Tag Archives: screen time

My vision

Weekends are always nice, aren’t they? The pressure was off for a couple of days and it gave me some time to recharge.

This is week three and I’m thinking that it’s time to really kick it into gear. Despite having a plan each day and doing small things that are keeping us on track, I mostly feel like we’ve wasted the last two weeks. I recognized that this weekend when my very motivated husband finished installing the baseboards in our laundry room in a matter of hours.

I asked myself how whole days could go by with no visible accomplishments (besides my work, because that has to get done and nothing has really changed for me whether I’m working at the office or at home).

So, with the pending announcement from the school board that they are trying to set up ways to keep school going virtually, my goal this week is to get my kids back on track.

They’ve been doing some school work each day and keeping up with their reading and some writing projects they had, but I haven’t been good at keeping them focused on those things and I’ve been lenient about internet access and what they are doing on the internet (some math and logic games for sure, lots of chatting with friends , and watching lots of random YouTube videos). And I think the time they spend doing these screen activities is wearing them down.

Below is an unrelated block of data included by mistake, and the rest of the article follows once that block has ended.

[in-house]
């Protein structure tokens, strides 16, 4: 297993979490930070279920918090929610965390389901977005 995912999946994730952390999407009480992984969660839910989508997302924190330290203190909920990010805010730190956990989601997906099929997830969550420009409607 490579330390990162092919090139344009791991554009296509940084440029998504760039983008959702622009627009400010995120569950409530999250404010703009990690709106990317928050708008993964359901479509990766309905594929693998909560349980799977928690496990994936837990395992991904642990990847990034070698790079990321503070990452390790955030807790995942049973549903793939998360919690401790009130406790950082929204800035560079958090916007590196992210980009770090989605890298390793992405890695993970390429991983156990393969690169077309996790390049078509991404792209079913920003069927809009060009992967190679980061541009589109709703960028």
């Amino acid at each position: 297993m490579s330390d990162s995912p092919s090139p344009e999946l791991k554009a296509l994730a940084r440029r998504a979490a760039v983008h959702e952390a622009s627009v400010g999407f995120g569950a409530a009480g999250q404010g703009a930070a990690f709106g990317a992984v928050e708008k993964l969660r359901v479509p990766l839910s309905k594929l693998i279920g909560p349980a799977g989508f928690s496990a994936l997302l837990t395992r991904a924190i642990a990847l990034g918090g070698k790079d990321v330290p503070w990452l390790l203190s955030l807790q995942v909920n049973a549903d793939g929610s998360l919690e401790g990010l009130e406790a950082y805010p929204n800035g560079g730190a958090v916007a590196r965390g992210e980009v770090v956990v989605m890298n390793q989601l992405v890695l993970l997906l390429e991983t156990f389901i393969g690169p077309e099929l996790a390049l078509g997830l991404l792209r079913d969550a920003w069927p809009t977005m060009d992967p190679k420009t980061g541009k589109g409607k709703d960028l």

So this morning we will have a meeting at 9:30 to discuss the new plan. On our whiteboard, I’ve outlined the rules for screens and the expectations for school work, chores and skill practice (soccer drills, rehearsing lines/songs for spring play).

The key to sticking to this plan is for me to set the right example and keep a cool head. My daily walk with help with that.

The next thing I have to do with my family is work out what our goal is for this time of social isolation. My vision is for us to come out the other side as a team who works hard and works together and treats each other with respect and understanding.

We’ve been a fly-by-the-seat-of-your-pants kind of family since the beginning, with me holding us together by pure will and digital scheduling know-how. That might have worked when the kids were little and they couldn’t be responsible for themselves. But I felt like I was falling apart for many years.